Thinking actionists answer: among the things to be changed include precisely the present conditions of the separation of theory and praxis. Praxis is needed, they say, precisely in order to do away with the domination by practical people and the practical ideal. But then this is quickly transformed into a prohibition on thinking. . . . The much invoked unity of theory and praxis has the tendency of slipping into the predominance of praxis. Many movements defame theory itself as a form of oppression, as though praxis were not much more directly related to oppression. In Marx the doctrine of this unity was inspired by the real possibility of action, which even at that time was not actualized. Today what is emerging is more the direct contrary. One clings to action for the sake of the impossibility of action. . . . The forced primacy of praxis irrationally stopped the critique that Marx himself practiced. In Russia and in the orthodoxy of other countries the malicious derision of critical critique became an instrument so that the existing conditions could establish themselves so terrifyingly. The only thing praxis still meant was: increased production of the means of production; critique was not tolerated anymore except for the criticism that people were not yet working hard enough. So easily does the subordination of theory to praxis invert into service rendered to renewed oppression.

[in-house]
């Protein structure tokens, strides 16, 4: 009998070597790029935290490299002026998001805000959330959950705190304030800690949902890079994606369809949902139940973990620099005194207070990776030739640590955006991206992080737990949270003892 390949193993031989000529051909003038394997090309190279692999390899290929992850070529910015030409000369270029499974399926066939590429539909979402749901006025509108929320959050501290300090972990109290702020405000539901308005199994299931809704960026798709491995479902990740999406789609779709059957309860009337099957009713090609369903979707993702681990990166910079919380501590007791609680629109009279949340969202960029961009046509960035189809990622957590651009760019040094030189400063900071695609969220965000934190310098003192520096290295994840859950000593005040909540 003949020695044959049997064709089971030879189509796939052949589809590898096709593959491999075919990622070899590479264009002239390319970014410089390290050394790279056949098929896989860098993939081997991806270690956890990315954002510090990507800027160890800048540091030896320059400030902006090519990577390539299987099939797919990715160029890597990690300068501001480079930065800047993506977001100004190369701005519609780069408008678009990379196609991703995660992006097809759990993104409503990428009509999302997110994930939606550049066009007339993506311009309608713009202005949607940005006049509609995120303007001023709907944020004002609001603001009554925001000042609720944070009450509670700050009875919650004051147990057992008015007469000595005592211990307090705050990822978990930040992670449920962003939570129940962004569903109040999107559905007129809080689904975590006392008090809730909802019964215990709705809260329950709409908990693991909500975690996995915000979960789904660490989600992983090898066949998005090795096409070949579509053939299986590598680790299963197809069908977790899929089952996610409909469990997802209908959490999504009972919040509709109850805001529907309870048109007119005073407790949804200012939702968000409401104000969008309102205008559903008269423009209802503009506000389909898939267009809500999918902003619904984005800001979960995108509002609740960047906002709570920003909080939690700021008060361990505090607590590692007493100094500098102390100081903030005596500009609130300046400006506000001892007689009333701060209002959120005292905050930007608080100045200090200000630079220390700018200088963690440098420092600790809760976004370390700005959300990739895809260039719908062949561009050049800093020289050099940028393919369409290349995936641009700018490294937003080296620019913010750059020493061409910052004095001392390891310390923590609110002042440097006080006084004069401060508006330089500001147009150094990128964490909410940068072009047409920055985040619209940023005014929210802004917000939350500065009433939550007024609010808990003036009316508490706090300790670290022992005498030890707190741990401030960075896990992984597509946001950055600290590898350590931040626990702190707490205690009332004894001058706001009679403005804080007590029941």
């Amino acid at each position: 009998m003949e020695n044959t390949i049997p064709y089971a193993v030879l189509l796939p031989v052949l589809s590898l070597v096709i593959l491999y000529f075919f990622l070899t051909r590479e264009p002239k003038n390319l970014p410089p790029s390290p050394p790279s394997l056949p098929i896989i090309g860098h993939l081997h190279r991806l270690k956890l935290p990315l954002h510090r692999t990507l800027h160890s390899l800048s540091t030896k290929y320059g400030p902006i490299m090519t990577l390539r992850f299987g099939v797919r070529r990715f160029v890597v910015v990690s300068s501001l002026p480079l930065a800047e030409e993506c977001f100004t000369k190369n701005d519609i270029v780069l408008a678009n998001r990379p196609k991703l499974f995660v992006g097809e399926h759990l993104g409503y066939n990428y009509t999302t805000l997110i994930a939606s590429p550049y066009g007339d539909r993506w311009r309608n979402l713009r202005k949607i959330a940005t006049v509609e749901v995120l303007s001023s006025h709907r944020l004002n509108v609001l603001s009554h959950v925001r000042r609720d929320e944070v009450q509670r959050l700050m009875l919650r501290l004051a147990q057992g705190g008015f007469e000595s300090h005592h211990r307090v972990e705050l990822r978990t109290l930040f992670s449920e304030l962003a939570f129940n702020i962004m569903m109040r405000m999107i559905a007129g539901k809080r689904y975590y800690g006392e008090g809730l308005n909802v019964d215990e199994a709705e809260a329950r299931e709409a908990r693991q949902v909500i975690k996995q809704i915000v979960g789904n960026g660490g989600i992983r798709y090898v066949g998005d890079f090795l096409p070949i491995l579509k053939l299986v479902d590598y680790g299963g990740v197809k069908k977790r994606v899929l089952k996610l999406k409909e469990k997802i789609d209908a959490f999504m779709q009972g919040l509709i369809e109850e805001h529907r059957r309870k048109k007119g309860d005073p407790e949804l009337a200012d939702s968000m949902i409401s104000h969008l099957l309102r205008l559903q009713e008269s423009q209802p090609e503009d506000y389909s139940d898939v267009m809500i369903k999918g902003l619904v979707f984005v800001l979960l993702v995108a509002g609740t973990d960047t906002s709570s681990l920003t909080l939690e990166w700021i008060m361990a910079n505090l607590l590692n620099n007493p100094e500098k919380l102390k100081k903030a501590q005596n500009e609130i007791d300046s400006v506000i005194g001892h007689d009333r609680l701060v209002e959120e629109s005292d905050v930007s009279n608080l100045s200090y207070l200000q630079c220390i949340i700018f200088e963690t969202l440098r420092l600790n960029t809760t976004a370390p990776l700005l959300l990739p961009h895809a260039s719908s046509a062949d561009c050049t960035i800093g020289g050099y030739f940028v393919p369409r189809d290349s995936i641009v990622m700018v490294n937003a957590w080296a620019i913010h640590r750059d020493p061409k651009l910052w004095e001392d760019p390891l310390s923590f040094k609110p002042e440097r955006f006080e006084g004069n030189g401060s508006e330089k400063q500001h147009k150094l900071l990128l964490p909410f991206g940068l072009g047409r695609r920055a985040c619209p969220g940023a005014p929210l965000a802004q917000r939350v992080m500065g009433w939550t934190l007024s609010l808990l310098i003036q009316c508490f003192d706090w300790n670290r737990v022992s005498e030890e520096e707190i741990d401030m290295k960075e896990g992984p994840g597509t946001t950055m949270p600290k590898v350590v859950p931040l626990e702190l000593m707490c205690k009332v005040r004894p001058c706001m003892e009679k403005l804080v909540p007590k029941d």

The repressive intolerance to the thought that is not immediately accompanied by instructions for action is founded on anxiety. Untrammeled thought and the posture that will not let it be bargained away must be feared because of what one deeply knows but cannot openly admit: that the thought is right. An age‑old bourgeois mechanism with which the eighteenth century enlightenment thinkers were quite familiar operates once again, but unchanged: the suffering caused by a negative situation—this time by obstructed reality—becomes rage leveled at the person who expresses it. . . .  Pseudo‑reality is conjoined with, as its subjective attitude, pseudo‑activity: action that overdoes and aggravates itself for the sake of its own publicity, without admitting to itself to what extent it serves as a substitute satisfaction, elevating itself into an end in itself. People locked in desperately want to get out. In such situations one doesn't think anymore, or does so only under fictive premises. Within absolutized praxis only reaction is possible and therefore false. Only thinking could find an exit . . . . If the doors are barricaded, then thought more than ever should not stop short. . . . It is up to thought not to accept the situation as final. The situation can be changed, if at all, by undiminished insight. . . .